Well, contrary to Susan and Harold’s experiences with book signings, I actually looked forward to my book launch of West Coast Wrecks & Other Maritime Tales with a good deal of confidence. Perhaps too much.
For one, I have no shortage of tasteful, better quality shirts in my closet. (Christmas presents over the years from Mom and also courtesy of Paula’s brother who manages the fashionable outdoor store, REI, in San Francisco). Plus I had just bought a new pair of black jeans. And since I don’t live in Merville like Harold, my fingernails stay reasonably clean.
But I do make sure I get a haircut just before a presentation. Otherwise, my unruly, white locks tend to make me look like a deranged Albert Einstein.
Also, I credit my ability to stay relaxed before a group to the fact that I’ve given a fair amount of slide shows and presentations over the years. And for some bizarre reason, I’ve become a more social animal as I age and actually enjoy standing up in front of a group. (This been a surprise to Paula who often reminds me that I used to be a quiet and retiring Fanny Bay recluse.)
Last fall I had my book launch at the Vancouver Maritime Museum. And, gad sakes! some 60+ people turned up and they were all out there in front of me!! Man, I was pumped and I think my publicist from Harbour Publishing was surprised too. Turns out she misjudged the number of people who would attend and hadn’t purchased enough pastry items; a disappointment for those late getting to the goodies table.
The PowerPoint presentation went over exceedingly well. A good indication of success was the comments afterwards and question period that lasted for about 15 minutes. The worst thing that can happen at the end of a presentation is that everyone sits there with a deadpan, bored expression on their faces.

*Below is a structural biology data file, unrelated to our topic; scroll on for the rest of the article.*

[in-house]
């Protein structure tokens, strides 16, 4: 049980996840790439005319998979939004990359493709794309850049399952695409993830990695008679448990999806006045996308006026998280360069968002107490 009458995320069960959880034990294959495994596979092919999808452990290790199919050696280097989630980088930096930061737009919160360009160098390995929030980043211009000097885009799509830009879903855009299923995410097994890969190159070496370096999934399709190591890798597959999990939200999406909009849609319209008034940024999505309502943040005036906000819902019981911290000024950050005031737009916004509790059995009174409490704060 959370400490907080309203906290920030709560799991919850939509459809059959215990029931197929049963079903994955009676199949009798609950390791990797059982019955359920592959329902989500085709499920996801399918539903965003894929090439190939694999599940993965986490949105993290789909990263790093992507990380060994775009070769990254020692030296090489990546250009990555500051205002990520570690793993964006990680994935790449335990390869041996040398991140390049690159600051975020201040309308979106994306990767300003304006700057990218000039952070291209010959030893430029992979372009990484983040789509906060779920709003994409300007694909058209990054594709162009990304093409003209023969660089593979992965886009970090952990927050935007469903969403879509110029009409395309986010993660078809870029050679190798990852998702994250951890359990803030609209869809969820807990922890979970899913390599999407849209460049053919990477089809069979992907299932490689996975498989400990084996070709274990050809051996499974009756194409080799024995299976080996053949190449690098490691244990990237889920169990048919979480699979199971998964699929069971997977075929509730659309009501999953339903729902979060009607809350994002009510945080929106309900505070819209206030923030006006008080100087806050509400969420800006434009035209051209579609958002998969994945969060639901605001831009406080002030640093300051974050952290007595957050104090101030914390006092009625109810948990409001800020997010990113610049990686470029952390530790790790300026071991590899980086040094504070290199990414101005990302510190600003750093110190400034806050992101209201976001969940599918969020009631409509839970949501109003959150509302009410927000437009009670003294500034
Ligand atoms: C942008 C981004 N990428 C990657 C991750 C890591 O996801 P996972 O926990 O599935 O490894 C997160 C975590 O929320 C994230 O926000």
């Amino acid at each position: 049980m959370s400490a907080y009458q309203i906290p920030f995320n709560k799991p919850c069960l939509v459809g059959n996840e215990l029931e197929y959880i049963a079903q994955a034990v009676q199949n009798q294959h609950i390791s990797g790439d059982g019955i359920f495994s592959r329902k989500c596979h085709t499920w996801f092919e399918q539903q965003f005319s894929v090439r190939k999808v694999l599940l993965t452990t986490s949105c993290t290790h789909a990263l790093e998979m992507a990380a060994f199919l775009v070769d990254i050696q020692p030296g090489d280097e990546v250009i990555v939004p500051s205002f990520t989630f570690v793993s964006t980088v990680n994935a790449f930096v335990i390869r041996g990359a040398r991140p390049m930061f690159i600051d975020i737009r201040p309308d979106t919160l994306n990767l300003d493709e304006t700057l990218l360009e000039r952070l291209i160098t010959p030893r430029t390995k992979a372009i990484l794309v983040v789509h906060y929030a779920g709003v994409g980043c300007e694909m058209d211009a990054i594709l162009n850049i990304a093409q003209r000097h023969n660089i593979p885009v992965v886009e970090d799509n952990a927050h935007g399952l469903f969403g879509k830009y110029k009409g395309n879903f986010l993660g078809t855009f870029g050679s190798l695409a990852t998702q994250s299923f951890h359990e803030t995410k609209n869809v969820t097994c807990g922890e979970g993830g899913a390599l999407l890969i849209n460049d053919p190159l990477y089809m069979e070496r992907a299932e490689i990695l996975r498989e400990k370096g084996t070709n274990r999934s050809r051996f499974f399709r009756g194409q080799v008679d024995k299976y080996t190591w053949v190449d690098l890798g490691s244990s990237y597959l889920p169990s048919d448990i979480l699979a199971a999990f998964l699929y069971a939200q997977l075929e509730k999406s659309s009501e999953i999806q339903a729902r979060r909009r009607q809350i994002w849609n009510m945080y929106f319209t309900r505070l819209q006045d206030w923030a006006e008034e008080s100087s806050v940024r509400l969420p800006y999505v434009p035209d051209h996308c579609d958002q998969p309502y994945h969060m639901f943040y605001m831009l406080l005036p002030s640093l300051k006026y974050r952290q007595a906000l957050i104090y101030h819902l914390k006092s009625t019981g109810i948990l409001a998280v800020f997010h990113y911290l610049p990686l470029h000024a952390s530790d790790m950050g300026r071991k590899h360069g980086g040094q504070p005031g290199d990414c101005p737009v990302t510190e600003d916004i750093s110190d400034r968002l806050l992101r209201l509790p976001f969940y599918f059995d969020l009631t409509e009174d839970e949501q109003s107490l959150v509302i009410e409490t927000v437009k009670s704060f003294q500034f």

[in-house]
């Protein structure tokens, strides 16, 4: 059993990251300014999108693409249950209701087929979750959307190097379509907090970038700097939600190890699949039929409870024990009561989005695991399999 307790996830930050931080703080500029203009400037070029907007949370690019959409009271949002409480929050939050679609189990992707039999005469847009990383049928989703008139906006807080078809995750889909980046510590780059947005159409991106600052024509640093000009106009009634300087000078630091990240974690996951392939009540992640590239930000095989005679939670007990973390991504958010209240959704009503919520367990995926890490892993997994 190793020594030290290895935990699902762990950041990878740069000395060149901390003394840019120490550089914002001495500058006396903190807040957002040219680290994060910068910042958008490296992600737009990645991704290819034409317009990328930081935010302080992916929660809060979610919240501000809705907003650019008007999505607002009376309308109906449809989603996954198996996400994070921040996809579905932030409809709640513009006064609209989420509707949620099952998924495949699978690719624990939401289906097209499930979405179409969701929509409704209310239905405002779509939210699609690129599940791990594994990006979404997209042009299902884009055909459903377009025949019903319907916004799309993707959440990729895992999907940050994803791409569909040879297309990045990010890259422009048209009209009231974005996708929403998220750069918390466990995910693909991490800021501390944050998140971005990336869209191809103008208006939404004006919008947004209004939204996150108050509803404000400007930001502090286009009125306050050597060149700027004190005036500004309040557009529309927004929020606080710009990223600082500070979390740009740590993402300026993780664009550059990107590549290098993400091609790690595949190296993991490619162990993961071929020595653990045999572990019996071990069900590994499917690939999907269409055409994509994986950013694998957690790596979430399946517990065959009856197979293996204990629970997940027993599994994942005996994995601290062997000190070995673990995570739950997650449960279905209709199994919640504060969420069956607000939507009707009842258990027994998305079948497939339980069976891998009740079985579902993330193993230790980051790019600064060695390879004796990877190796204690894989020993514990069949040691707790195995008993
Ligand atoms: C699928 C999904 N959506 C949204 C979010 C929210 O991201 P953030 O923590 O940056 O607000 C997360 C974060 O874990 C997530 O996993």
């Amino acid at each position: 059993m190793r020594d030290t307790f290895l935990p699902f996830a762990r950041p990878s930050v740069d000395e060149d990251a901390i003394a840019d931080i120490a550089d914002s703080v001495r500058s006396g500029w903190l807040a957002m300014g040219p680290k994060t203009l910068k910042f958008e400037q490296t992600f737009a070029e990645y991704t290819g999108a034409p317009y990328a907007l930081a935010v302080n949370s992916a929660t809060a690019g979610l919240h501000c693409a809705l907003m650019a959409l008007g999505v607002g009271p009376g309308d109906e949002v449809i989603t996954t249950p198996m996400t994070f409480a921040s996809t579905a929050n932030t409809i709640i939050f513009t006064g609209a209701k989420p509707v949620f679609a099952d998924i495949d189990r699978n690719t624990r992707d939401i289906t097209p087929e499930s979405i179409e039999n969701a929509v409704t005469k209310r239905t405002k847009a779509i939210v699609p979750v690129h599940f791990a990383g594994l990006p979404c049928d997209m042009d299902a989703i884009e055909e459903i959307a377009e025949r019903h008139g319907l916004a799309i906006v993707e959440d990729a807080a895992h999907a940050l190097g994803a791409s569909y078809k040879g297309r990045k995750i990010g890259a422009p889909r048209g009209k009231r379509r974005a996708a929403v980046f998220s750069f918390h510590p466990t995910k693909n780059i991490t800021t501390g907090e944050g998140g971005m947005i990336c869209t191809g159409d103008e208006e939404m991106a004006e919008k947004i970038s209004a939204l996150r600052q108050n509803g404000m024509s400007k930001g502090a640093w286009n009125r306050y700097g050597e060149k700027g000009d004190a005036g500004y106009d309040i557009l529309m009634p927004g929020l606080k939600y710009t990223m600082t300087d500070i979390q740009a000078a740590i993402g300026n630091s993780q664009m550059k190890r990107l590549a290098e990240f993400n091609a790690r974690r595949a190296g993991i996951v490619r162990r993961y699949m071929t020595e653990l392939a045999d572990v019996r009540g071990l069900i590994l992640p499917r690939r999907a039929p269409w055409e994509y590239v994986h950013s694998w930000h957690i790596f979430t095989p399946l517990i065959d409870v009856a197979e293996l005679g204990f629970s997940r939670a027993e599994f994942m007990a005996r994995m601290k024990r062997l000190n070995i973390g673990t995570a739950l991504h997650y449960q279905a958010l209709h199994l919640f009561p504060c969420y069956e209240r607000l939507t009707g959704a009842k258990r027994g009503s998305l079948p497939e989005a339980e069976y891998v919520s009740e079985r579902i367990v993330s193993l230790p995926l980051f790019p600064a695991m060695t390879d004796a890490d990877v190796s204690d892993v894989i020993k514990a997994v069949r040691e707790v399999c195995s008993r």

So I was brimming with an overwhelming sense of success and goodwill as I made my way to the book signing table where a crowd had already lined up. Then it happened; about seven signed copies along.
As I looked up at this big, middle-aged, balding guy with a pony tail I asked, “Who should I make it out to?” And he answers, “Rick James!” I did a double take and replied, “No, that’s me, the author, I mean, what’s your name?”
“Rick James!” he declared again. “Don’t you remember me from the old days in Victoria? How could ya forget, I mean, we not only have the same name…” And continues in an overly loud voice, “Oh man! We even used to smoke dope together at Keith’s place on Burdett back in the early 70s!”
Thankfully most of the folks around the table were old friends or work colleagues who were probably already aware of my past. Still, I could tell some people were startled. You know, the strangers I had managed to convince over the past hour that I should be looked upon as a respectable West Coast maritime historian and writer. Who knows what they thought after the other Rick James finished talking?
So there you go, no matter how well prepared – and groomed – a person is for a book signing, something totally unexpected can still bring you to back to reality with a jolt.